After the Fugitive Slave Act of 1850 was established, Black and Indigenous folk who had been living in the freedom town of Liberia, Pennsylvania were forced to flee north. Many eventually settled in Sandwich and other parts of what would be called Windsor-Essex. Teajai is a direct descendent of Liberia’s founder and conductor of the Underground Railroad, Richard Travis Sr. He would give formerly enslaved people a means of income by offering plots of land to farm and cultivate. When Teajai went to visit modern-day Mercer Country, he was given access to death, birth, marriage, and land certification of the residents of Liberia. Through this, he was able to map out a family tree. Descendants of formerly enslaved people can feel disconnected from their ancestry as much of it is unknown due to the disenfranchisement of their people. He notes that by sharing the details and documentation through his art, other descendants can come to learn about who they are. These discoveries flourished into his project titled, “Born Enslaved, A Freedom Story.” Teajai mentions that he is also very careful to not be too literal in his work as that can unearth deep-seated trauma for individuals in the community.

When asked for advice for young artists, Teajai said, “Whatever it is, just do it.” He shared that artists may feel like their career should be linear, starting in small galleries before becoming world-renowned. What is most important is developing themes within yourself to create works that can grow as you do. He emphasizes that documentation of the creative process and community engagement are what creates the impact to push your project forward. Teajai reminds his fellow educators to acknowledge how great of an impact they have on their students: one action can change someone’s life. Mindfulness is key, and positive impact can be found when emphasis is placed on continuous improvement of Safe Space.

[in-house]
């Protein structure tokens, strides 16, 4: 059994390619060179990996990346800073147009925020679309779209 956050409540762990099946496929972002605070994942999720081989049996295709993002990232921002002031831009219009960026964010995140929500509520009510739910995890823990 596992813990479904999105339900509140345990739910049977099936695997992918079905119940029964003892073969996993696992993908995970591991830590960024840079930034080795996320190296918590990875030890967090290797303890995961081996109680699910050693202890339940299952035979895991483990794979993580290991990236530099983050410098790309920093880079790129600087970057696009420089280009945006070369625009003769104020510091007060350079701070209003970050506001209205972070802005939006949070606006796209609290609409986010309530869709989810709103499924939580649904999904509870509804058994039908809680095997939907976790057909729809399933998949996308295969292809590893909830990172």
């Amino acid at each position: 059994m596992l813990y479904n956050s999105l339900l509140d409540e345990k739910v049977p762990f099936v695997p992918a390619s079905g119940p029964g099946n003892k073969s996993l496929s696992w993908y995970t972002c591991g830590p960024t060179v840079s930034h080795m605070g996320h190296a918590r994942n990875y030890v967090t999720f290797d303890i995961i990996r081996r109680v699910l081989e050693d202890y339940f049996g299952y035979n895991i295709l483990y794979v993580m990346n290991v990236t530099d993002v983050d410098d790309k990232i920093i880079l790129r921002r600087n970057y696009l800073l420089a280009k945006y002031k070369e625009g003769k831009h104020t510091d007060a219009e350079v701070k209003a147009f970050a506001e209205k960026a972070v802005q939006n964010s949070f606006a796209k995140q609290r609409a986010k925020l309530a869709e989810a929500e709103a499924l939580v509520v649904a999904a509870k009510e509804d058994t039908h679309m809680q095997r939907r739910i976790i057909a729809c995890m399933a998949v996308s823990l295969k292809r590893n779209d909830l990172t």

Teajai has several upcoming creative works. From March 3rd – 9th, his exhibition titled “Space. Time. Illusion. The Travisian Triangle of Smoke and Mirrors: Ancestral Magic for the Uninitiated” will be displayed at Arts Council Windsor Essex. He informed me that the title has themes of sci-fi mystery by alluding to the infamous Bermuda triangle, shaping how some may feel about their unknown ancestry. The installation will include a performance of an ancestral ritual and a collection of photography. Teajai is also conceptualizing a new book titled, “Moon, Magik, Musings: A Rhymie, Rhymie Book of Cosmic Meta-Verse & Runaway Poems with Loose Lips.”

Find Teajai and his work on his socials:
Instagram: @storytellingpoet
Facebook: @storytellerTJTravis